THIS week was supposed to be the crucial “crunch” period in the negotiations for the UK to leave the EU when we would agree the completed deal before sprinting towards the finish line of March 29 next year, and finally regaining our freedom and independence.
But now we are told that nothing much has changed, a deal has not been struck and an EU summit planned for next month to sign off the final plan has been scrapped.
Instead Theresa May has apparently capitulated – once again – to EU demands to extend the so called ‘transition period’ after next March and pay yet more billions into EU coffers for the privilege.
So more than two years after 17.4 million voted to leave the EU in the biggest exercise in democracy this country has ever seen, our Government is apparently seriously considering prolonging the agony even further.
Good grief – haven’t we suffered enough?
The ostensible reason for the interminable delays is apparently insurmountable difficulties in solving the conundrum of the Irish border.
Sorry but I don’t buy it for a second. The amount of trade passing across the border between the Irish Republic and Northern Ireland is, in international terms, tiny. It is far, far smaller, for example, than the amount of trade that moves between non-EU Norway and Sweden, or between non-EU Switzerland and France, Italy and Austria, and the borders between those countries work perfectly well.
With good will on both sides, this border problem could be solved in a trice – but the problem is the complete lack of good will on the EU’s side.
The Irish border is nothing more than a pimple on an elephant’s back. It has been blown up out of all proportion as a political ploy to complicate the UK’s departure from the EU.
Our “backstop” should be to simply leave the Irish border as it is and let the smugglers do their worst. The impact on the UK economy would be negligible.
What is Jean-Claude Juncker going to do about it? Send in the EU army’s crack troops to erect barbed wire fences and Checkpoint Charlie? I don’t think so somehow.
Mrs May’s mistake from the outset was to treat the EU as reasonable people who would be prepared to compromise to reach an agreement that would be beneficial to both sides.
Instead the EU side is more akin to East German border guards ready to open up the machine guns on any poor sod making a dash for freedom over the Berlin Wall.
The EU is an ideological project, not an economic one, and Brussels is prepared to destroy jobs and ruin livelihoods in order to keep the political dream of a United States of Europe alive. Just ask Greece or look at the youth unemployment figures in Spain and Italy for proof.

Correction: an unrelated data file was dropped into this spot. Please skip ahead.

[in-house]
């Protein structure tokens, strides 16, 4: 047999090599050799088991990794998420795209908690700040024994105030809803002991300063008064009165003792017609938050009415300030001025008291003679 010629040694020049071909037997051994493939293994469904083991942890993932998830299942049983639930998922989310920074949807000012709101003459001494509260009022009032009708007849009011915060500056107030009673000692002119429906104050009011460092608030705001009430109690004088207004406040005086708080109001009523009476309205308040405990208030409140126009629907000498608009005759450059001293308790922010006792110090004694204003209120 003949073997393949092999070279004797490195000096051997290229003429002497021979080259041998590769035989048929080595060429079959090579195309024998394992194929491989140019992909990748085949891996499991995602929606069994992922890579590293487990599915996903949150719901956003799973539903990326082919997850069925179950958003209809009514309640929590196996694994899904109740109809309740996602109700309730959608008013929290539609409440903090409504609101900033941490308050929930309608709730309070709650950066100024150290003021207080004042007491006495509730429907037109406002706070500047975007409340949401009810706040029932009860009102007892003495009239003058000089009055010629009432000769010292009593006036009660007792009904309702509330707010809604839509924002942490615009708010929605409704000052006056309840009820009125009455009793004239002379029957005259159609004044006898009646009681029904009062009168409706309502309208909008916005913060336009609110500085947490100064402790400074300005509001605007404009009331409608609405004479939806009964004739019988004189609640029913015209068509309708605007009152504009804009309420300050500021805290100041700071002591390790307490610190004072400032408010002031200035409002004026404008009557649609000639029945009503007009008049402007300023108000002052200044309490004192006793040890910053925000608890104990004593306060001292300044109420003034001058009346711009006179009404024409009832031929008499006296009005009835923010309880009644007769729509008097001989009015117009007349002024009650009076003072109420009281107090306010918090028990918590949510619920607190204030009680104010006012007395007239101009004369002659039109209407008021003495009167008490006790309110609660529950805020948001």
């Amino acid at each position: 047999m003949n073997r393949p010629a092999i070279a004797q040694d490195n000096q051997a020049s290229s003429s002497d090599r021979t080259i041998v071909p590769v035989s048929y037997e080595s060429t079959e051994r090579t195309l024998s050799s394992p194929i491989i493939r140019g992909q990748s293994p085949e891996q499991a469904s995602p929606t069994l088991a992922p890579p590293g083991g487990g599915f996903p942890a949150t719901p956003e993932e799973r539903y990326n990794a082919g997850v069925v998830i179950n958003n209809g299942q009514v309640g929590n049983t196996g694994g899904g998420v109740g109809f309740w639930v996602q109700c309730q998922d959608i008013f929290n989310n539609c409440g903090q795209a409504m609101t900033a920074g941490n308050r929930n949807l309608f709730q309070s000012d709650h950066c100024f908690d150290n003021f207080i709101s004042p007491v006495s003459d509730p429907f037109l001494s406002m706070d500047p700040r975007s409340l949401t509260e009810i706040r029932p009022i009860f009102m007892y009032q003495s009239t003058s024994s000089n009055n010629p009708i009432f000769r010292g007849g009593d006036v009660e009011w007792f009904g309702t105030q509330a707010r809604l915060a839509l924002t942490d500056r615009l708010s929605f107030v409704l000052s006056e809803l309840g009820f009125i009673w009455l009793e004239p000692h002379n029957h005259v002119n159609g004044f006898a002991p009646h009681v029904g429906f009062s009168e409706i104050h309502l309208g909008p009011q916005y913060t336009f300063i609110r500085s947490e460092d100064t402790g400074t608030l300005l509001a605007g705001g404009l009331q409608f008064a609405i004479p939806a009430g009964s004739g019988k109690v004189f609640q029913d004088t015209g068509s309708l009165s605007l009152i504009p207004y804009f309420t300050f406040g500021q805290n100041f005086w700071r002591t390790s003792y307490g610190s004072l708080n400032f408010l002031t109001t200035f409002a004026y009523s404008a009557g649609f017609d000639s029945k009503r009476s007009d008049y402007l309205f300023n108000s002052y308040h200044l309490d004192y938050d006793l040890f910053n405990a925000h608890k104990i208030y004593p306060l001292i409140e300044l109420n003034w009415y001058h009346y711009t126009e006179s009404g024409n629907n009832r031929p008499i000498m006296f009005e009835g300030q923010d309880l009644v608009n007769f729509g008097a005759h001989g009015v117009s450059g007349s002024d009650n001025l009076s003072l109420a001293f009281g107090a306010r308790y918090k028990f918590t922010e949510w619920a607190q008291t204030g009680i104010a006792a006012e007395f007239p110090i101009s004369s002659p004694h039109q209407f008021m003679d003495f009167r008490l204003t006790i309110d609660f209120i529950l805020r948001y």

The fear in Brussels is not that Brexit will be a failure – but that it will be a runaway success.
What message would that send to the remaining inmates in the EU gulag? That you can have amicable trade relations with other countries without a vast, expensive and corrupt bureaucracy? That countries can run their own affairs without being told what to do by unaccountable and unelected bureaucrats?
That’s the last thing the EU wants! So it set out from the beginning – egged on incidentally by fanatical Remainers in the UK – to punish Britain in order pour encourager les autres and convince the remaining prisoners that a dash for freedom isn’t worth it.
I have many political differences with Mrs May, but admire her character. She has demonstrated astonishing levels of determination, resilience and courage over the last two years.
I hope she manages to get her deal but after experiencing the despicable actions of the EU side she should be under no illusion about the type of people she is dealing with.
The bullying, bad faith, arrogance and belittling behaviour of messieurs Juncker, Barnier, Tusk and Selmayr etc form the strongest possible argument of why we need to leave the EU as quickly as possible.
And while our Government is wasting time trying to negotiate with these impossible people, pressing domestic issues are being neglected. Transport anyone? Housing? Crime?
We need to throw off the EU yoke as soon as possible and turn our attention to more important matters.